Next step: complete an entire first draft.


Transformative Performance - An Interview with Lindsay Hirata


In The Song of the Nightingale, Lindsay Hirata plays the role of Mei Lin, a fish-delivery-girl-turned-kitchen-maid who has her eyes set on moving up in the palace. Lindsay is also a music therapist and is completing her Master's in Integrative Health Studies at the California Institute of Integral Studies in San Francisco. As a therapist, she focuses a lot on the transformative power of the arts, something that I take seriously in my own work as a writer/composer. I asked her to share some of her thoughts on her worlds of music therapy and performance.


MIN: Can you describe the work you do as a Music Therapist?

LINDSAY: Music therapy is the use of music as a tool for positive change (physical, cognitive, behavioral, social/emotional, spiritual).  I believe strongly in the transformative power of sound and music, and feel incredibly lucky to bring that into my work. There is something very visceral and honest about a musical experience.  It has the possibility to shift so many things in our lives: our thoughts, our awareness, and our ability to listen and to be heard.  

What really excites me is using music to connect people to themselves and to others.  Music, at its core, is a combination of elements strung together in a synchronized way.  I think it facilitates that same process in us when we listen to or engage in it.    

M: Do you find your experience as a performer has helped inform your work in music therapy or vice versa?

L: Definitely!  For a long time, I stopped performing.  I poured myself into learning and growing as a music therapist.  I used music but never “performed."  There seemed to be this negative connotation with it in my mind.  I think what happened is I stopped believing that I had something valuable to share. [The Song of the Nightingale] has really brought me back to my voice and encouraged me to share that with others.  It makes me a better music therapist.  As I get ready to finish grad school and continue to build my work, it’s so important to remember to continue sharing and connecting with others in that very honest way.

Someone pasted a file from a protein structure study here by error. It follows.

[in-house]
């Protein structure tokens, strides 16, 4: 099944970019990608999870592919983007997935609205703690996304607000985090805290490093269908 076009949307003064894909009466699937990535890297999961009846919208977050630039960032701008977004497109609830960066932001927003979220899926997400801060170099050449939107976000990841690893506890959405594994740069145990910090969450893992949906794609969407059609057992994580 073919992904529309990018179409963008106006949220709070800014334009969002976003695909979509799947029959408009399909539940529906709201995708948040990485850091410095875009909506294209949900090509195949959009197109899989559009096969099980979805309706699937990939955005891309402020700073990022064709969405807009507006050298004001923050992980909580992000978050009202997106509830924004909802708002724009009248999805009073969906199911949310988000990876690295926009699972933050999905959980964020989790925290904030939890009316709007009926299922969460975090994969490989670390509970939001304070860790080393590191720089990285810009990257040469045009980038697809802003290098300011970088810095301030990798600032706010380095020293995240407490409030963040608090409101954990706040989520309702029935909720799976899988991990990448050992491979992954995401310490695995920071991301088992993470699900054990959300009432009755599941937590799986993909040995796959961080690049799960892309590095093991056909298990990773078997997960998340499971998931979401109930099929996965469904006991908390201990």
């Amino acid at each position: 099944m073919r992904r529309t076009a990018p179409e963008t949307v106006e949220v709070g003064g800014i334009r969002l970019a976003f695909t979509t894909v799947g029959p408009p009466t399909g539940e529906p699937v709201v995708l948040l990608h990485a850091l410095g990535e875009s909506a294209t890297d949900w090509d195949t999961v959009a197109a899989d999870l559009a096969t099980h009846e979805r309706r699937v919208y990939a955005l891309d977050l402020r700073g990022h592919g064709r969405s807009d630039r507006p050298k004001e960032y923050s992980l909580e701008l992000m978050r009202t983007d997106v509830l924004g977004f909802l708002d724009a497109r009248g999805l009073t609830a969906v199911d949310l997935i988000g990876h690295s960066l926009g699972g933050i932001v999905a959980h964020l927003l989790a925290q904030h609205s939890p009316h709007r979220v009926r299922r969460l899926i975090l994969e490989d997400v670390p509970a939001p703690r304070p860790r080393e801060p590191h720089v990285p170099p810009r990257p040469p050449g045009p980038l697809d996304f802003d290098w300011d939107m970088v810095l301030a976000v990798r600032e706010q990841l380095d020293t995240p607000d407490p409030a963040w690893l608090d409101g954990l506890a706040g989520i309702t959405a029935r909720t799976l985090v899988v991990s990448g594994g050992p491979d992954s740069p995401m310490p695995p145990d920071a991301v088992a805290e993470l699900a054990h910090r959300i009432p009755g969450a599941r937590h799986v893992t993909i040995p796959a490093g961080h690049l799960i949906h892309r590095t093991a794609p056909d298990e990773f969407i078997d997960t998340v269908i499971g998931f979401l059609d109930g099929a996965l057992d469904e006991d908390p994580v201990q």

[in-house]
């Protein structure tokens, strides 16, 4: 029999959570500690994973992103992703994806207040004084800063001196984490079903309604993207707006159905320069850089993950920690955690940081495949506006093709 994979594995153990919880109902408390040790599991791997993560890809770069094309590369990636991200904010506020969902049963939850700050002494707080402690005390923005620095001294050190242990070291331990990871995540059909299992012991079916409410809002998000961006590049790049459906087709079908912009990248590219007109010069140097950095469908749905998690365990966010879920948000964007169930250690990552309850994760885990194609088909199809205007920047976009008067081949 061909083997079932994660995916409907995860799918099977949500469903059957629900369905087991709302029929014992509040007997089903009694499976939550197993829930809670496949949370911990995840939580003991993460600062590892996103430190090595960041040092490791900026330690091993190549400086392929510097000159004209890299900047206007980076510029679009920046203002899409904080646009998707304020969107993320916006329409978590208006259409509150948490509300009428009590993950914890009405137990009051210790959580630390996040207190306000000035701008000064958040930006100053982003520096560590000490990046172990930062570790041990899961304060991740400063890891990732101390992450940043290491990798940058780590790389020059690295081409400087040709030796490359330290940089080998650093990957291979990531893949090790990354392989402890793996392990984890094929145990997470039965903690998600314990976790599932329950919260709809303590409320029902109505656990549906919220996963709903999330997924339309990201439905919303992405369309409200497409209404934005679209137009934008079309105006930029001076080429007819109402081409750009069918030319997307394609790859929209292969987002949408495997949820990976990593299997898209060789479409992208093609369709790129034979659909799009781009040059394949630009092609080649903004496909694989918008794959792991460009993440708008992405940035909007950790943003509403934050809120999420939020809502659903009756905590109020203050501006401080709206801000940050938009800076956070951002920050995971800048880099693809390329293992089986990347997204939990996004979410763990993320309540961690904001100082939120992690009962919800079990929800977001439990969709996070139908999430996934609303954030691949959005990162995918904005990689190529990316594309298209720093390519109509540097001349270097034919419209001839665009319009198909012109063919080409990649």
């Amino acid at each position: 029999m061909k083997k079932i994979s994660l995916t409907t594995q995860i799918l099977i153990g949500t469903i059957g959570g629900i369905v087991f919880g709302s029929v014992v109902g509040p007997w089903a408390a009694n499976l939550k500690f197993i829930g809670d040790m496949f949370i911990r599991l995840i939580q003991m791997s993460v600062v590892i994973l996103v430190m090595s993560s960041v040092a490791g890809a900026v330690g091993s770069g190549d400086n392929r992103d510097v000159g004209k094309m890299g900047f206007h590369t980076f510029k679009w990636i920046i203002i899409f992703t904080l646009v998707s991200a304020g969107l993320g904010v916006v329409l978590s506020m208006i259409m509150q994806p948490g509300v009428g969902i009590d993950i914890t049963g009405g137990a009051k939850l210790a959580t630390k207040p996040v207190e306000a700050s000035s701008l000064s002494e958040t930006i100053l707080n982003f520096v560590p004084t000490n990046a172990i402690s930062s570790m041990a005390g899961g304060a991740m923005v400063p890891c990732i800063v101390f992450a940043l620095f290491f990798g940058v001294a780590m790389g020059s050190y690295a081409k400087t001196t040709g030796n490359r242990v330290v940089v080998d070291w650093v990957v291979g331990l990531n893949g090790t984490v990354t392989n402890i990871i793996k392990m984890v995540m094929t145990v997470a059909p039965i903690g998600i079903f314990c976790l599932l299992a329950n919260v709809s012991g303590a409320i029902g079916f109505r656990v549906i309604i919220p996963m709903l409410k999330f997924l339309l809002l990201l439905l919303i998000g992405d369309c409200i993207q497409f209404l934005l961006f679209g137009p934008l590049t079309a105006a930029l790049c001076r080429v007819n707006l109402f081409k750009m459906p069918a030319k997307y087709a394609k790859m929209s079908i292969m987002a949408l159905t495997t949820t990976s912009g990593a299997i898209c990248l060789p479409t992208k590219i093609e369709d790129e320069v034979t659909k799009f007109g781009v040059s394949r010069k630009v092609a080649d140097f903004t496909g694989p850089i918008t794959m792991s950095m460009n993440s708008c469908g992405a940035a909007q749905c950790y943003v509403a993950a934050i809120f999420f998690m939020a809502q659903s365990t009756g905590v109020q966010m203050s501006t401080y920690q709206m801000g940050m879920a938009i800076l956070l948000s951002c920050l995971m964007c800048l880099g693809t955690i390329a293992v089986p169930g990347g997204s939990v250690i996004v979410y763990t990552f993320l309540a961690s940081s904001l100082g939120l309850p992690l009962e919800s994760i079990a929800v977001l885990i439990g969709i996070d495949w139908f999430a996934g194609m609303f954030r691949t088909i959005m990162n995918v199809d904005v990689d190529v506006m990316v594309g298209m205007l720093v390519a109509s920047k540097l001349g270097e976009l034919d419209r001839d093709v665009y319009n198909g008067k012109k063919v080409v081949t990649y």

M: What themes in The Song of the Nightingale  do you relate to the most? Are those values you also like to incorporate into your therapy work?

L: I read something about performing the other day that really shifted the way I thought about it.  It defined performance as: “transforming something into what it truly can be,” and described it as a process that required subtlety, patience, and precision (Les Mckeown, Inc. Magazine). I loved that perspective. When we think about performance in this way, it becomes an act of optimism and hope in what is possible. It is less about perfection and achievement, and more about a process in transformation. That's how I feel when I am onstage with my fellow cast mates. We are co-creating something in every moment and building something bigger than ourselves.

In my work, I think it is so important to remember what is possible while still continuing on with patience in the process. Meeting people where they are at while holding them up to their highest gifts is a balance that I always want to keep in mind. 

Relating it to the story of Nightingale, I think the characters are all going through a kind of transformation, and the Nightingale is a reminder to continue along this path with faith and optimism.  I hope people who watch the show are inspired to continue looking for what is possible in each day.

Posted on October 8, 2013 and filed under Performing Arts, Nightingale.